Registration fees

Registration taxes/fees are usually levied upon first registration of the vehicle. This tax is an important source of government revenue and can be used to promote low carbon, fuel efficient vehicles if designed properly. In addition, a periodic, in-use fee may be levied based on CO2 emissions and fuel consumption.


Vehicle registration fees vary inversely based on vehicle age, with the effect of rewarding older vehicle ownership. The primary challenge to changing this structure is equity-based, as poorer people tend to own older cars. The current vehicle sales tax system does not reflect vehicle efficiency. For more information on Chile, see the Chile case study


In Austria, the fuel consumption tax is levied on the purchase price (net) or commercial leasing fee of new passenger cars and motorcycles and on passenger cars and motorcycles not yet registered nationally. Passenger cars (including mini-buses, caravans) & combination cars: 2% x (fuel consumption in liters/100km minus 3 l, respectively minus 2 l for diesel vehicles); the fuel consumption tax must not exceed 16% of the invoice price. Additionally, a bonus/malus (or feebate) system is included to account for emissions of CO2 (and NOx and PM).


In Belgium, different schemes apply based on the region. In the Flemish region, the tax is calculated as a function of vehicle’s specific CO2 emissions, fuel types, certain fixed prices based on 'Euronorm', and certain age correction factor. This tax grows more than proportionally with time due to an additional emission factor of 4.5g CO2/km per year introduced to the function. The minimum rate is €40, the maximum rate is €10,000. Electric vehicles and PHEVs are exempt from the tax.


In Denmark, in addition to a (heavy) tax based on vehicle purchase price, a CO2 based correction is applied. For petrol-powered cars the registration tax is reduced with DKK 4,000 for every km that the car covers more than 16 km/liter fuel (equivalent to 145 g CO2/km). For diesel-powered cars the registration tax is reduced with DKK 4,000 for every km that the car covers more than 18 km/liter fuel (equivalent to 147.2 g CO2/km). For petrol-powered cars the registration tax is raised with DKK 1,000 for every km that the car covers less than 16 km/liter fuel. For diesel-powered cars the registration tax is raised with DKK 1,000 for every kilometer that the car covers less than 18 km/liter fuel.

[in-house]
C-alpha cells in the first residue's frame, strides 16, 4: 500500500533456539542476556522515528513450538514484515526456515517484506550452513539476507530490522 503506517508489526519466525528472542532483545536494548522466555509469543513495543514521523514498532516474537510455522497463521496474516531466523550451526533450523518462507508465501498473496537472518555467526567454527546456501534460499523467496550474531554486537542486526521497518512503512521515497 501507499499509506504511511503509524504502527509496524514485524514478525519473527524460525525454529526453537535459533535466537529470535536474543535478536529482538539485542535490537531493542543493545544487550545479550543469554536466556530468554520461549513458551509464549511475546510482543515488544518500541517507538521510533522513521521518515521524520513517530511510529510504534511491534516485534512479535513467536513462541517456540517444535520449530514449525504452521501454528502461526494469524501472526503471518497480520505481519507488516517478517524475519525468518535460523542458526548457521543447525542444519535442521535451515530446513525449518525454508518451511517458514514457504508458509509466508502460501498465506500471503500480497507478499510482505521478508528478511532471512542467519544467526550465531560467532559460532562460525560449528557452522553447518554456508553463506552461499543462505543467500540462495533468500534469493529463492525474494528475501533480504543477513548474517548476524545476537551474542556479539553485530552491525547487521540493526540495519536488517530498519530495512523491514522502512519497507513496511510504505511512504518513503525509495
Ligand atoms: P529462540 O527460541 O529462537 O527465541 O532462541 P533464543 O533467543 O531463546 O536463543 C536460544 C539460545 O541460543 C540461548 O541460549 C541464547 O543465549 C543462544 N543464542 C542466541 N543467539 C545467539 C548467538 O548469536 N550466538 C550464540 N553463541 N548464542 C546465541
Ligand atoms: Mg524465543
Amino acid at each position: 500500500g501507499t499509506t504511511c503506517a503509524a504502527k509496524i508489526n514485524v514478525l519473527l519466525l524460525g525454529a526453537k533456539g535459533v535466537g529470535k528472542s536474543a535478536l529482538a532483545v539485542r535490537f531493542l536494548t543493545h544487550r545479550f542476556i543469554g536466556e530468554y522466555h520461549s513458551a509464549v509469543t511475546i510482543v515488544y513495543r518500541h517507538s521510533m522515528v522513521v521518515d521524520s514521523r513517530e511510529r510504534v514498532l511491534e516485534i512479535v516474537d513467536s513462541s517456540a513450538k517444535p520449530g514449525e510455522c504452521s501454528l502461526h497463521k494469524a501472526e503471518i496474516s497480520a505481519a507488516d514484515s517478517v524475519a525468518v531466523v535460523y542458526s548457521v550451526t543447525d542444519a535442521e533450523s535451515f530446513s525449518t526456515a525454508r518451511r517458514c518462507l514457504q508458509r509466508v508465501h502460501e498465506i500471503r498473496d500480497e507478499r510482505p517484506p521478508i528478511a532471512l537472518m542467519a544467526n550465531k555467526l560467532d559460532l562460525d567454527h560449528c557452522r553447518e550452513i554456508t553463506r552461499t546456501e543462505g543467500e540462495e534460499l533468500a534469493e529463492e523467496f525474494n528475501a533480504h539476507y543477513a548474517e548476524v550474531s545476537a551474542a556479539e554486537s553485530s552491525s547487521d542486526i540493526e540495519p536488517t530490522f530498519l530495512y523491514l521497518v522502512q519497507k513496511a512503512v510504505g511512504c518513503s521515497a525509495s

The car registration tax in Finland is a certain % of retail value of the vehicle. For cars and vans, the tax% is calculated according to the following formula:


In practice, the minimum tax % is 5% and the maximum is 50%.
In Denmark the semi-annual tax is based on fuel consumption.

Danish Semi-Annual Fuel Consumption Based Tax (Gasoline) (Source: Transport & Mobility Leuven)


In Greece an annual road tax (€/gram of CO2 emissions) is applied with an more than proportional
increasing rate of tax in function of CO2 emission.

Greek Annual Road Tax (Source: Transport & Mobility Leuven)


The Latvian motor tax is only based on specific CO2 emissions as follows:
•          up to 120 g per km - LVL 0.3 per 1g per km;
•          from 121 to 170 g per km - LVL 1.0 per 1g per km;
•          from 171 to 220 g per km - LVL 1.5 per 1g per km;
•          from 221 to 250 g per km - LVL 2.5 per 1g per km;
•          from 251 to 300 g per km - LVL 3.0 per 1g per km;
•          from 301 to 350 g per km - LVL 4.0 per 1g per km;
•          over 350 g per km - LVL 5.0 per 1g per km.


In the Netherlands, part of the registration tax is based on purchase price, the rest on CO2 emissions.

Registration Tax CO2 component in the Netherlands (Source: Transport & Mobility Leuven)

A special regime is in place for low emission vehicles. For gasoline vehicles with emissions of no more than 102g/km, the tax rate is 0 (also the part related to net list price). For diesel vehicles with emissions below 70g/km, the same holds. Diesel vehicles with emissions higher than 70 but not higher than 91g/km only pay the CO2 part of the tax, at a rate of €40.68/(g/km over 70g/km). Diesel cars with Euro 6 engine benefit from a rebate on the BPM of € 1,000 and € 500 in 2012 and 2013 respectively. Zero-emission vehicles, including electric vehicles, are exempt from the tax.


In Portugal, the tax is the sum of 2 parts. One part is based on engine size, the other on CO2 emissions and fuel type:

CO2 Car Tax in Portugal (Source: Transport & Mobility Leuven)

In Portugal, the annual circulation tax is based on engine size (in cc or cm³) and CO2 emissions.

Road Circulation Tax in Portugal (Source: Transport & Mobility Leuven)

The sum of both rates is the tax level, which is then corrected for vehicle age.


In Slovenia, the tax is a percentage of the price of the vehicle, depending on fuel type and CO2 emissions.

Slovenian Motor Vehicle Tax (Source: Transport & Mobility Leuven)

South Africa

South Africa has established an ad valorem emission tax rate based on CO2 emissions. The tax rate is shown in the table below 

CO2  (g/km)

CO2 Tax Rate


























The information contained on this website is intended as practical guidance coupled with examples of auto fuel economy policies and approaches in use around the world. It is not a complete collection of all national examples, nor does it track national and global progress on improving auto fuel economy. It is a work in progress and is updated regularly.This website does not support IE 5 and below.


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